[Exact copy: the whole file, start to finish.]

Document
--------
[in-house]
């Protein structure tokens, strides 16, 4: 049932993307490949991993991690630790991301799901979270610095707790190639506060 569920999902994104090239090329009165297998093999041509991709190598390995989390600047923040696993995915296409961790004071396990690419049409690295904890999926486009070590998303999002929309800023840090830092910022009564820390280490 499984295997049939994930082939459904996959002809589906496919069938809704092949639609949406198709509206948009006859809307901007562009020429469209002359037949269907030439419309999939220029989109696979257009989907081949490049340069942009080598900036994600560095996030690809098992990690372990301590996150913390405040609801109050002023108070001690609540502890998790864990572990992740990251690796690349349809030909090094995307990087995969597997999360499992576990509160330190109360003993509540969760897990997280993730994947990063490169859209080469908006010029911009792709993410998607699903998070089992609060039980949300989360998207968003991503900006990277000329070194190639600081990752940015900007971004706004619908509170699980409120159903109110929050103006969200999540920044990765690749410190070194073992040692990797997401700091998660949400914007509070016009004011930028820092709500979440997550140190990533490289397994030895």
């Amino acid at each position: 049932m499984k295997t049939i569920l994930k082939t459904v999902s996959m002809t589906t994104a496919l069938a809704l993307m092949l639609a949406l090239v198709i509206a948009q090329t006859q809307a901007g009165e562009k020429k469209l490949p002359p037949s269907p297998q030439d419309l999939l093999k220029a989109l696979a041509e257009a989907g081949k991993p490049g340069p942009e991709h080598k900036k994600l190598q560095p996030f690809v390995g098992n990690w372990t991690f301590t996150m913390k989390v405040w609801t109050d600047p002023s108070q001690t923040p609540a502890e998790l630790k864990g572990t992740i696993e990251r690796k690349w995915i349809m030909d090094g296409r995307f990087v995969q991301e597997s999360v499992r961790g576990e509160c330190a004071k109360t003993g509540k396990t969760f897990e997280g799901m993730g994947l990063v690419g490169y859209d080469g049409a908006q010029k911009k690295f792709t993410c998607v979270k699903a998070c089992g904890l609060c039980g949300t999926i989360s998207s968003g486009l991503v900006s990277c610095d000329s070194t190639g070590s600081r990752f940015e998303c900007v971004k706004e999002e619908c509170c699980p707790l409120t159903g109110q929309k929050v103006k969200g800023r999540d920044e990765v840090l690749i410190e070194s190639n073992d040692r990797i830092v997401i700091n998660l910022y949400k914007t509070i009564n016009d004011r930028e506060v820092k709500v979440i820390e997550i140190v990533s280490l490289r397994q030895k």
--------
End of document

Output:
[in-house]
């Protein structure tokens, strides 16, 4: 049932993307490949991993991690630790991301799901979270610095707790190639506060 569920999902994104090239090329009165297998093999041509991709190598390995989390600047923040696993995915296409961790004071396990690419049409690295904890999926486009070590998303999002929309800023840090830092910022009564820390280490 499984295997049939994930082939459904996959002809589906496919069938809704092949639609949406198709509206948009006859809307901007562009020429469209002359037949269907030439419309999939220029989109696979257009989907081949490049340069942009080598900036994600560095996030690809098992990690372990301590996150913390405040609801109050002023108070001690609540502890998790864990572990992740990251690796690349349809030909090094995307990087995969597997999360499992576990509160330190109360003993509540969760897990997280993730994947990063490169859209080469908006010029911009792709993410998607699903998070089992609060039980949300989360998207968003991503900006990277000329070194190639600081990752940015900007971004706004619908509170699980409120159903109110929050103006969200999540920044990765690749410190070194073992040692990797997401700091998660949400914007509070016009004011930028820092709500979440997550140190990533490289397994030895």
């Amino acid at each position: 049932m499984k295997t049939i569920l994930k082939t459904v999902s996959m002809t589906t994104a496919l069938a809704l993307m092949l639609a949406l090239v198709i509206a948009q090329t006859q809307a901007g009165e562009k020429k469209l490949p002359p037949s269907p297998q030439d419309l999939l093999k220029a989109l696979a041509e257009a989907g081949k991993p490049g340069p942009e991709h080598k900036k994600l190598q560095p996030f690809v390995g098992n990690w372990t991690f301590t996150m913390k989390v405040w609801t109050d600047p002023s108070q001690t923040p609540a502890e998790l630790k864990g572990t992740i696993e990251r690796k690349w995915i349809m030909d090094g296409r995307f990087v995969q991301e597997s999360v499992r961790g576990e509160c330190a004071k109360t003993g509540k396990t969760f897990e997280g799901m993730g994947l990063v690419g490169y859209d080469g049409a908006q010029k911009k690295f792709t993410c998607v979270k699903a998070c089992g904890l609060c039980g949300t999926i989360s998207s968003g486009l991503v900006s990277c610095d000329s070194t190639g070590s600081r990752f940015e998303c900007v971004k706004e999002e619908c509170c699980p707790l409120t159903g109110q929309k929050v103006k969200g800023r999540d920044e990765v840090l690749i410190e070194s190639n073992d040692r990797i830092v997401i700091n998660l910022y949400k914007t509070i009564n016009d004011r930028e506060v820092k709500v979440i820390e997550i140190v990533s280490l490289r397994q030895k």